Because agility at scale is one of the crucial issues for large organizations, we interviewed four experts in order to put together an ebook, allowing to understand the contributions of agility at scale and SAFe. The following article is an extract from this ebook and allows us to determine the connection between DevOps and scaled agile approaches.
DevOps and process automation are elements of agile, and must be one of the goals, especially at scale
What exactly is DevOps? Gartner, for example, proposes this definition: “the ability to deliver customer value faster.”
Strictly speaking, an organization can have an agile approach with the goal of delivering “more precisely” without yet having a goal of delivering “faster.”
This doesn’t mean abandoning the implementation of those things that will allow value to be delivered more quickly. DevOps and process automation are elements of agile, and must be one of the goals, especially at scale.
Indeed, the more people that are involved, the more complex the task and the longer it will take to build, integrate, deliver, and so on. Without taking into account the vital need to optimize such a situation, a large organization might find itself facing the paradox of developing better, but less quickly— and that’s a shame.
We have found that an organization in which everyone keeps DevOps at the team level is less effective than an organization that handles DevOps at a scaled level.
We need to watch out though, for possible mistakes in the order of the phases. If you’re aiming to deliver faster before delivering better, you just risk delivering faster a… well… a load of mess…
We recommend that our customers also adopt DevOps and software craftsmanship, which are complementary to one another
Strictly speaking, there’s no link between DevOps and scaled agile. You can do DevOps without scaled agile and you can do scaled agile without DevOps.
Nowadays, we recommend that our customers also adopt DevOps and software craftsmanship, which are complementary to one another. Often, an organization’s aim in adopting a scaled agile approach is to speed things up; for example, Sandro Mancuso, founder of the London Software Craftsmanship Community, said in his presentation “Software Modernisation—2020”: “An organization cannot accelerate if it continues to follow IT practices from another time.” The practices of DevOps and software craftsmanship promote those approaches that will allow such an acceleration.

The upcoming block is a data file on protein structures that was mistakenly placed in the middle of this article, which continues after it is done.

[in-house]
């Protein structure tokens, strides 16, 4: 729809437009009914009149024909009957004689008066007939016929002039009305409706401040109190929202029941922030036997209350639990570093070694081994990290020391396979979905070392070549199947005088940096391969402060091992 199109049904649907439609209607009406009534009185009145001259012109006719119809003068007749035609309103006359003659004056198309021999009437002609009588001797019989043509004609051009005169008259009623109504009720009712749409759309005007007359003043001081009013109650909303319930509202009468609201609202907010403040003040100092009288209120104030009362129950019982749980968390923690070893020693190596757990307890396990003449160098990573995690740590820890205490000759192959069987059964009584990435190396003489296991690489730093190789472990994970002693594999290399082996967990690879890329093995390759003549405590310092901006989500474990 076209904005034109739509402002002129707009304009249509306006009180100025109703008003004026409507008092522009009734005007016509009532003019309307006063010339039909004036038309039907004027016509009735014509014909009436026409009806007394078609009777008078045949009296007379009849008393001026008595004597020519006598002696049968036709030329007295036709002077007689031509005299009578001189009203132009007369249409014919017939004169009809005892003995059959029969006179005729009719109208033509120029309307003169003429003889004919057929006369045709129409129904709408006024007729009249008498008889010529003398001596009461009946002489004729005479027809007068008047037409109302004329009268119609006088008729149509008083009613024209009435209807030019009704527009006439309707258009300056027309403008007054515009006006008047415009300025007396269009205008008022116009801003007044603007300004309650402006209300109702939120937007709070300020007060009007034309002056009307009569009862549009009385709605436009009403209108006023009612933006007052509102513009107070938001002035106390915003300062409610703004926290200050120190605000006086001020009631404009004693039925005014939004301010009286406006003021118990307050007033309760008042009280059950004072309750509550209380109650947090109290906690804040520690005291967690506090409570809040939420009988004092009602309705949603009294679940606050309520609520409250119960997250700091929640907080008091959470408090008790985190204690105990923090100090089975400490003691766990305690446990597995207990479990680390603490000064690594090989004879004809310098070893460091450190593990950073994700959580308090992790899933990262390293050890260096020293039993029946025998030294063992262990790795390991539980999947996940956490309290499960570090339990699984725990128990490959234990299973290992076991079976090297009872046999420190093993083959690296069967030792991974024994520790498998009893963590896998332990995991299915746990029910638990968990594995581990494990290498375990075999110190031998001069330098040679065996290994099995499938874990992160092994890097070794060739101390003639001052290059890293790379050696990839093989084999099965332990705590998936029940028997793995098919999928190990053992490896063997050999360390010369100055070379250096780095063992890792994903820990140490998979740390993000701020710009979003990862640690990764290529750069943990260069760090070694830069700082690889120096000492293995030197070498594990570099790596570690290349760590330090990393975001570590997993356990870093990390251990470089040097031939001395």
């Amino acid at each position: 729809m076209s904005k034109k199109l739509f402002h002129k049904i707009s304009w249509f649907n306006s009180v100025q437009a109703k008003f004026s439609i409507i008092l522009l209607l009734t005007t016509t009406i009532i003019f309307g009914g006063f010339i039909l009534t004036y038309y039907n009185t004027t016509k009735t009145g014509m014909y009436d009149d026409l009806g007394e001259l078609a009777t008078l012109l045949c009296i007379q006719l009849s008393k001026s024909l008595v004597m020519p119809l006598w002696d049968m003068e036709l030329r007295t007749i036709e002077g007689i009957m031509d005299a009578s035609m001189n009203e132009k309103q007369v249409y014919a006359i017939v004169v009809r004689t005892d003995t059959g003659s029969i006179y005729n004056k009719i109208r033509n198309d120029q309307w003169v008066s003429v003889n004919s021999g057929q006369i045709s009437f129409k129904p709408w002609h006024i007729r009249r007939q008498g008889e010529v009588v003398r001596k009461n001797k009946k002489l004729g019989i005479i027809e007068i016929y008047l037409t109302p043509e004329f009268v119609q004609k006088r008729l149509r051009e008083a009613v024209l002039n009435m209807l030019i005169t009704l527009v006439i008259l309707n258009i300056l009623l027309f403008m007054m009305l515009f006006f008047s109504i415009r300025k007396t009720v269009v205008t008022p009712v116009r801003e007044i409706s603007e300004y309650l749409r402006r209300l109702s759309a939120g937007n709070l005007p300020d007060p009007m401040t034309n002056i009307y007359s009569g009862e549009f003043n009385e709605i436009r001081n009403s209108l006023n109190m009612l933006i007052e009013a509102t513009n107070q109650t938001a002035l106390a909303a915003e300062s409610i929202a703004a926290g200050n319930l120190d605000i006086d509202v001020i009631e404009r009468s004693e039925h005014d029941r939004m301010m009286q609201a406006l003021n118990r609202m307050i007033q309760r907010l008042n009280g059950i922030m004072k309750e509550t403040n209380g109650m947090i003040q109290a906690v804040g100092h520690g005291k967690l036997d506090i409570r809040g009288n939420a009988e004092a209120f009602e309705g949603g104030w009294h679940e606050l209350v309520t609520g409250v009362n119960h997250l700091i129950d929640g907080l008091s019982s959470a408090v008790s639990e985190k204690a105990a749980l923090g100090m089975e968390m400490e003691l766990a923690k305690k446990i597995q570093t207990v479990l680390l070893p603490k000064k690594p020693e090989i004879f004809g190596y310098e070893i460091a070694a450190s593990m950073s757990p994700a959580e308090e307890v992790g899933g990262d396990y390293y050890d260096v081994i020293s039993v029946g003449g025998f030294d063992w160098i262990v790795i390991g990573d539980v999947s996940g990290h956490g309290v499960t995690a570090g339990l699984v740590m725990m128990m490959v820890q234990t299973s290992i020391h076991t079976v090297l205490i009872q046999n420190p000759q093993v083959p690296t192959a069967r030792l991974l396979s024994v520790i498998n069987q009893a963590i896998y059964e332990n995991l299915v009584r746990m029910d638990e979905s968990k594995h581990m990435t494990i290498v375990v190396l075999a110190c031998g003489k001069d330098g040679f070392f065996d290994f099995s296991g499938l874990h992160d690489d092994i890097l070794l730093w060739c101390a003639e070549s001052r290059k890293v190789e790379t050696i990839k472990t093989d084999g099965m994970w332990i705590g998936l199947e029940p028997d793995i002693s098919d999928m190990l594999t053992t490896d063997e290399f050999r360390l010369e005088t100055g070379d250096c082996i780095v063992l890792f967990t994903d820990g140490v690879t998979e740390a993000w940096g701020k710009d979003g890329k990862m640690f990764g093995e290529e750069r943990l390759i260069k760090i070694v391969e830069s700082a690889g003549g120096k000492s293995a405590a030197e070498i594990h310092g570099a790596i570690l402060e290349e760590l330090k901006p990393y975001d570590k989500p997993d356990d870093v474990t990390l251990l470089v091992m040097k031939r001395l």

Scaled agile gets very difficult without DevOps
I think that scaled agile gets very difficult without DevOps, and all the more so without automated tests, as the complexity of the overlaps between software blocks makes production difficult (non- regression tests in particular), unless deliveries are only made in an intermediate environment and integration testing is performed at the end of the cycle. (We then lose one of the major benefits of agile: time to market.)
For me, teams need to welcome an “Ops” specialist from the outset in order to integrate the release- related tasks into the backlog and encourage development teams to think about the whole cycle, incorporate it in their “definition of done,” and ultimately show it in their velocity measurement.
A DevOps approach to agile and scaled agile is essential
Here, too, I agree with the views of my colleagues and with those I outlined in the preceding paragraph. A DevOps approach to agile and scaled agile is essential even if all too often it’s forgotten or set aside. This only pushes the problem downstream and causes disruption to the people involved in the deliveries to the users (Ops, country rollout, sales reps, user trainers, operational marketing, sales channels, and so on).
And here too, there’s one essential question and focus of work within an agile transformation: what do our users need in terms of delivery? What are our current practices and frequencies? What do we need in terms of approach and toolsets? What investments are needed in this area and when?
In any case, let’s not forget that DevOps is first and foremost a collaborative approach, which is a fundamental aspect of scaled agile. My first DevOps experience before the word existed was back in 2007 when we included an Ops person in our Scrum team!